MANILA,  May 7, 2004
By Aurea Calica  -  The Supreme Court (SC) temporarily stopped yesterday the Commission on Elections (Comelec) from implementing its own unofficial quick count pending the resolution of a petition filed against it by a lawyer of the Koalisyon ng Nagkakaisang Pilipino (KNP).

Informed of the high tribunalís decision, Comelec Chairman Benjamin Abalos rushed to the SC and pleaded with Chief Justice Hilario Davide Jr. that he and his officials be given the chance to present how their quick count operates and persuade the justices to give their go-signal to the program.

In a one-page en banc resolution, the SC directed the Comelec to comment on the petition of election lawyer Sixto Brillantes, who counts KNP standard-bearer Fernando Poe Jr. as one of his clients, not later than 12 noon tomorrow.

The SC required the parties to observe the status quo prior to the Comelecís issuance of the resolution ordering the quick count.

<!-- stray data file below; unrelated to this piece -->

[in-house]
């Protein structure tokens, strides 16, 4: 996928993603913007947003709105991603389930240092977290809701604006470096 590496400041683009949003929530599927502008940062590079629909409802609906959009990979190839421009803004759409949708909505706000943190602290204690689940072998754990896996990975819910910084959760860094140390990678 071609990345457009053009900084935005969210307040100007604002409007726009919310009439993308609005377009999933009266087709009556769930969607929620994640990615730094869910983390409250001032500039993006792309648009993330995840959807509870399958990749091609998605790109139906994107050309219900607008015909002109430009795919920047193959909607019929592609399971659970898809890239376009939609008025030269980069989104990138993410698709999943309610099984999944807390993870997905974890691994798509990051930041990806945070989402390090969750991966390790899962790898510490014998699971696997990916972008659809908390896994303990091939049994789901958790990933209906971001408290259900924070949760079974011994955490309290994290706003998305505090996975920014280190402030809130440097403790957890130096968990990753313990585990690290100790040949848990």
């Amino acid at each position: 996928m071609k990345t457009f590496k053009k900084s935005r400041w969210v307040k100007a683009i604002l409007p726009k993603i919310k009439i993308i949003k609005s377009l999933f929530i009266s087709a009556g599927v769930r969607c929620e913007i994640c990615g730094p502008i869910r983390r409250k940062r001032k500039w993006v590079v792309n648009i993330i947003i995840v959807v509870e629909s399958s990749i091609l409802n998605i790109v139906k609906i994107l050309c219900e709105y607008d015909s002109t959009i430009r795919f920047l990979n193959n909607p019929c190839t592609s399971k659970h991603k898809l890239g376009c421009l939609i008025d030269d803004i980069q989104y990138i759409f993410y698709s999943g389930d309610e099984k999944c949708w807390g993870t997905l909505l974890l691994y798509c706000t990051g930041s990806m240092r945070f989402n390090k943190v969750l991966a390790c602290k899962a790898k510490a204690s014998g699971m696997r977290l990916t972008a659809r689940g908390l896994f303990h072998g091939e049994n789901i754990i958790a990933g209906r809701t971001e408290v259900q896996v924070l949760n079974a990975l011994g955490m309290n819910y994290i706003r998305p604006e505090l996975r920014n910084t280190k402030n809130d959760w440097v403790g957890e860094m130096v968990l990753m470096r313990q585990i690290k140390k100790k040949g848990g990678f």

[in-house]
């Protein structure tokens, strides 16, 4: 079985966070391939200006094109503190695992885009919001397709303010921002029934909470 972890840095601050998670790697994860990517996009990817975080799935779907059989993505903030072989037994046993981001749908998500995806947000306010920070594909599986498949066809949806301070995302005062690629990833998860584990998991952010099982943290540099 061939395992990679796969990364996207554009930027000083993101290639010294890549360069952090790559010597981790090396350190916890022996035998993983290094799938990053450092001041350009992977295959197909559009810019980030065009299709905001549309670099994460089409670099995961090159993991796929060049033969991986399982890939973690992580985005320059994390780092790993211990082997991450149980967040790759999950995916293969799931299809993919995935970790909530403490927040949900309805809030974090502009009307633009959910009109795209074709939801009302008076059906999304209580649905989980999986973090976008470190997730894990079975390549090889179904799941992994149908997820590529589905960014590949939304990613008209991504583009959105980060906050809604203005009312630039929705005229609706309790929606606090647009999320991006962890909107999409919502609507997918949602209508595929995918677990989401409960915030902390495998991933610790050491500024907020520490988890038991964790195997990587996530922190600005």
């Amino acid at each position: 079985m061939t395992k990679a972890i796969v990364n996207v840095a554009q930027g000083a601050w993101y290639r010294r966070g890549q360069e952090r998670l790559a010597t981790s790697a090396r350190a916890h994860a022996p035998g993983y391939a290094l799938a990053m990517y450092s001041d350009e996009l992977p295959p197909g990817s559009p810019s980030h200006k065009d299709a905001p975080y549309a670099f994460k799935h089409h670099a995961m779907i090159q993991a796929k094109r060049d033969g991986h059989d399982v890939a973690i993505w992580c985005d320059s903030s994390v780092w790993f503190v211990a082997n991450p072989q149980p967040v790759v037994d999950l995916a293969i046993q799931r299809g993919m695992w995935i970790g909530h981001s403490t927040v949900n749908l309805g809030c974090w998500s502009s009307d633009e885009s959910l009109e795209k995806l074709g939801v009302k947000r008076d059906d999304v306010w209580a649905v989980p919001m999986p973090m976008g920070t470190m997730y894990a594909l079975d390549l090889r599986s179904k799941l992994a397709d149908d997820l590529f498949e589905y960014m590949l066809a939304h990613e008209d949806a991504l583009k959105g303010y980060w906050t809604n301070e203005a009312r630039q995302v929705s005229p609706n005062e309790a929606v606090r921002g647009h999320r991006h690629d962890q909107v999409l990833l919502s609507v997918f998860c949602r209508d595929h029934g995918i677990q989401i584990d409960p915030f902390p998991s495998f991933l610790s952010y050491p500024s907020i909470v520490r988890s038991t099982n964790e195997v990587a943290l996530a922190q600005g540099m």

Abalos aired his concerns before Davide regarding the status quo order. He said the Chief Justice agreed to hear the Comelecís comment and watch its presentation either today or tomorrow.

"We want them (the justices) to change the status quo order. In the meantime, what about our preparations? You mean we have to stop? What about the fielding of people? You know, itís now a difficult time, itís only three days before the elections," he told reporters.

Abalos said Comelec officials will have to find out immediately whether they can go ahead with the quick count or not.

"We will show them what is in this VSAT (very small aperture terminal) used in the satellite transmission of data. Now that weíre going global, we need this system to be able to count the votes from Italy, Australia, Japan and the United States immediately and not wait for the diplomatic pouches that will arrive a week late or more," he said.